Andre: We talked about visualizing cells. However, cells themselves host even smaller components of life: small molecules and ions. Often such molecules fulfill very dedicated purposes like communication, or serving as nutrient sources or building blocks for other cellular components, hence they need to be tightly regulated for the cell to function properly. Understanding this regulation is essential to understand life and diseases. In order to visualize small molecules or ions, we don’t use labels but sensors. Sensors can be envisioned like labels that are only visible if the molecule of interest is present – thus, this allows us to visualize the molecules within a cell. In our latest study, we applied our photoswitching concept to sensors. We showed that photoswitching sensors work for optoacoustic as well as for super resolution. Indeed, the application of switchable proteins is not limited to optoacoustics but they are also important tools in super resolution fluorescence microscopy. We developed a concept and a first prototype – with potential for further optimization. Together with Dierk Niessing from Helmholtz Munich we learned the details of the molecular mechanism and together with a group from KTH in Sweden (Ilaria Testa) we made the first super-resolution images using this concept. The sensors will eventually allow us to also visualize small molecule or ion distributions at nanometer resolution. For optoacoustics our goal is to use them to follow small molecules in a whole live animal – that’s the challenge for the next five years.

Helmholtz Zentrum München - Deutsches Forschungszentrum für Gesundheit und Umwelt GmbH

Recommend news PDF version / Print Add news to watchlist

Share on

Facts, background information, dossiers

  • imaging
  • proteins
  • optoacoustics

More about Helmholtz Zentrum München

  • News

    How tiny changes help T cells survive

    The chemical modification of nucleic acids, known as methylation, exists not only on DNA but also on RNA. So far, it is still unclear whether this methylation is important for certain cell types and what effects it has on the interaction of cells in the body. The most abundant modification ... more

    The oat genome unlocks the unique health benefits of oats

    Researchers have succeeded in sequencing and characterizing the entire genome of oat. Compared to other cereals and humans, the oat genome architecture is very complex. Scientists from Helmholtz Munich, Lund University and the ScanOats network finally elucidated at the genetic level why oat ... more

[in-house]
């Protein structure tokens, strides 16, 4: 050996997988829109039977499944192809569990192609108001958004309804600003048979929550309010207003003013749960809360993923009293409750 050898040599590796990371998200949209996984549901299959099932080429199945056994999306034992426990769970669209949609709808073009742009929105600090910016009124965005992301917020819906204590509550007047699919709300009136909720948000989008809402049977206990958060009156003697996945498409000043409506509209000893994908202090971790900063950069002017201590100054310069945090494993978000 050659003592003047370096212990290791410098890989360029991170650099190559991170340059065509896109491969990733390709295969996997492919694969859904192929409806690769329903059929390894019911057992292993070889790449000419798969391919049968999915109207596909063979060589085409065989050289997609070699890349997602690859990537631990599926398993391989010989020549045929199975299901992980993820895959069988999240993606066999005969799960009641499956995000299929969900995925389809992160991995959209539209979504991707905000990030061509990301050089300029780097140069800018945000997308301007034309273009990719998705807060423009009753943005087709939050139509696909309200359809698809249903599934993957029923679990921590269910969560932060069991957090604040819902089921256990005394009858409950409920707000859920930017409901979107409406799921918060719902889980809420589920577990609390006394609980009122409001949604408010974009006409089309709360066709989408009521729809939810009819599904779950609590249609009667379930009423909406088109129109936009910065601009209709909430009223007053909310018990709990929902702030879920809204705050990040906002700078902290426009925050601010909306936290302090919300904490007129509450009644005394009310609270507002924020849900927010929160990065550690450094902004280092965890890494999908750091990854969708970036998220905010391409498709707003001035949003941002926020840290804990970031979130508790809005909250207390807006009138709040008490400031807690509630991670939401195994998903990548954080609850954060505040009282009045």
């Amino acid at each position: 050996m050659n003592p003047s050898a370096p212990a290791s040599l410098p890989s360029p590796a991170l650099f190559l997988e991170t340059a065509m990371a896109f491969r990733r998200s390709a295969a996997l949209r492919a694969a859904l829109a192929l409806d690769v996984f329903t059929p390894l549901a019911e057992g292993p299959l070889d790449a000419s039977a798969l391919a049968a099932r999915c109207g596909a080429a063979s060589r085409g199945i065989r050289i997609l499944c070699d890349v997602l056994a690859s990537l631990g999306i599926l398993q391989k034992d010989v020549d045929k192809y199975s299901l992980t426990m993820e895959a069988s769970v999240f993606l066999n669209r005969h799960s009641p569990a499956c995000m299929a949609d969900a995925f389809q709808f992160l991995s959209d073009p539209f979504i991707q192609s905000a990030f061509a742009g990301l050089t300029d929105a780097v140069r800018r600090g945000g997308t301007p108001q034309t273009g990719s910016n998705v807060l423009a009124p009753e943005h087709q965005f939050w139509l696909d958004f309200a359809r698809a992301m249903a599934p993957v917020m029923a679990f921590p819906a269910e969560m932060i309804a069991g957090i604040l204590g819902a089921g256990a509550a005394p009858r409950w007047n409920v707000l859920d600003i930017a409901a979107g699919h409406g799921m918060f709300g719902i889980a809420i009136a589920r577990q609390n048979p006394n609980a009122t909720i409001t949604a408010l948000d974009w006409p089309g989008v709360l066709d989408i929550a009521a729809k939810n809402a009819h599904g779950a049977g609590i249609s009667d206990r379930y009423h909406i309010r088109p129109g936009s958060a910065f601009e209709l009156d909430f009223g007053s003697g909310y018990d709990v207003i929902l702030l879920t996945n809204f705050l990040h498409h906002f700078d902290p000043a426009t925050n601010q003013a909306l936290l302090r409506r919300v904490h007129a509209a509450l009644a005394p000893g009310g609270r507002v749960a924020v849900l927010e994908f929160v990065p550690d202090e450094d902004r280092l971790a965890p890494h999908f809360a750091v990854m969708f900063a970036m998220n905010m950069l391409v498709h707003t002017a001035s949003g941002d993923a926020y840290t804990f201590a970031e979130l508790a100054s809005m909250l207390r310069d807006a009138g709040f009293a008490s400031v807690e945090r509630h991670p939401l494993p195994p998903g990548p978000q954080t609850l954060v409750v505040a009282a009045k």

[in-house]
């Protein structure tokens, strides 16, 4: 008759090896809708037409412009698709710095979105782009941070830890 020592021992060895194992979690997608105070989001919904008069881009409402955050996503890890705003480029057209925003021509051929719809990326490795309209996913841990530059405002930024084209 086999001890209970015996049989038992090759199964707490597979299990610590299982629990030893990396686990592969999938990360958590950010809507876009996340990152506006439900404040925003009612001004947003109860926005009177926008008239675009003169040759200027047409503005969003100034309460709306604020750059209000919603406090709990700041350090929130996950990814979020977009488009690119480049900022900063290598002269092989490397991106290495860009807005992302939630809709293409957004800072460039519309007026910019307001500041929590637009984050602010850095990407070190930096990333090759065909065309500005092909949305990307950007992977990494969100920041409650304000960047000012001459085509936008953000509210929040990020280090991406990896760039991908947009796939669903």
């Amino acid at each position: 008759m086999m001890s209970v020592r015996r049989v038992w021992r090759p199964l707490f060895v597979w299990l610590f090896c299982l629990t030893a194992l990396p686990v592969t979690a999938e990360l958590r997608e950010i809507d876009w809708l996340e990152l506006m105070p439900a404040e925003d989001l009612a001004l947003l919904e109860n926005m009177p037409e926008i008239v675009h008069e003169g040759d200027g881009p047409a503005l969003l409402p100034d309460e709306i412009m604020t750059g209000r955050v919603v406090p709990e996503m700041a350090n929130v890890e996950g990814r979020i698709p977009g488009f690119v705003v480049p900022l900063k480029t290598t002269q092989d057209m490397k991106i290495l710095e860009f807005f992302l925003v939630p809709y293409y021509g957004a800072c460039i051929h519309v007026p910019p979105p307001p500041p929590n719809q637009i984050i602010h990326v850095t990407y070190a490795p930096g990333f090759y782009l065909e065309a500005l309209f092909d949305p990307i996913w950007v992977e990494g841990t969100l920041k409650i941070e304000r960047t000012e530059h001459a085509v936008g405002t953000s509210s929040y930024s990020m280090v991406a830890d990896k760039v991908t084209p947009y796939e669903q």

A Speed Limit Could Be a Breakthrough for Stem Cell Therapy

    Replacing sick or damaged cells with healthy cells: this is a major goal of regenerative medicine. One of the most promising approaches is cellular reprogramming, whereby one cell type in our body converts to another cell type. Research carried out at Helmholtz Munich and Ludwig-Maximilians ... more

  • q&more articles

    Using deep learning to better understand blood disorders

    For a long time, doctors have been diagnosing disorders of the body’s hematopoietic system using a light microscope. The analysis of individual blood cells is largely performed manually. Now, artificial intelligence can lend them a digital hand. more

  • Authors

    Dr. Carsten Marr

    Carsten Marr, born in 1977, received his diploma in general physics from the Technische Universität München in 2002. He wrote his diploma thesis at the Max-Planck-Institute for Quantum Optics, Garching, Germany, and in 2003 visited the Quantum Information and Quantum Optics Theory Group at ... more

    Dr. Christian Matek

    Christian Matek, born in 1986, received undergraduate degrees in both Physics and Medicine in Munich. He then moved to the UK and finished his DPhil in Theoretical Physics at Oxford University in 2014. Since 2017, his main research interest has been applying artificial intelligence and mach ... more

q&more – the networking platform for quality excellence in lab and process

The q&more concept is to increase the visibility of recent research and innovative solutions, and support the exchange of knowledge. In the broad spectrum of subjects covered, the focus is on achieving maximum quality in highly innovative sectors. As a modern knowledge platform, q&more offers market participants one-of-a-kind networking opportunities. Cutting-edge research is presented by authors of international repute. Attractively presented in a high-quality context, and published in German and English, the original articles introduce new concepts and highlight unconventional solution strategies.

> more about q&more

q&more is supported by: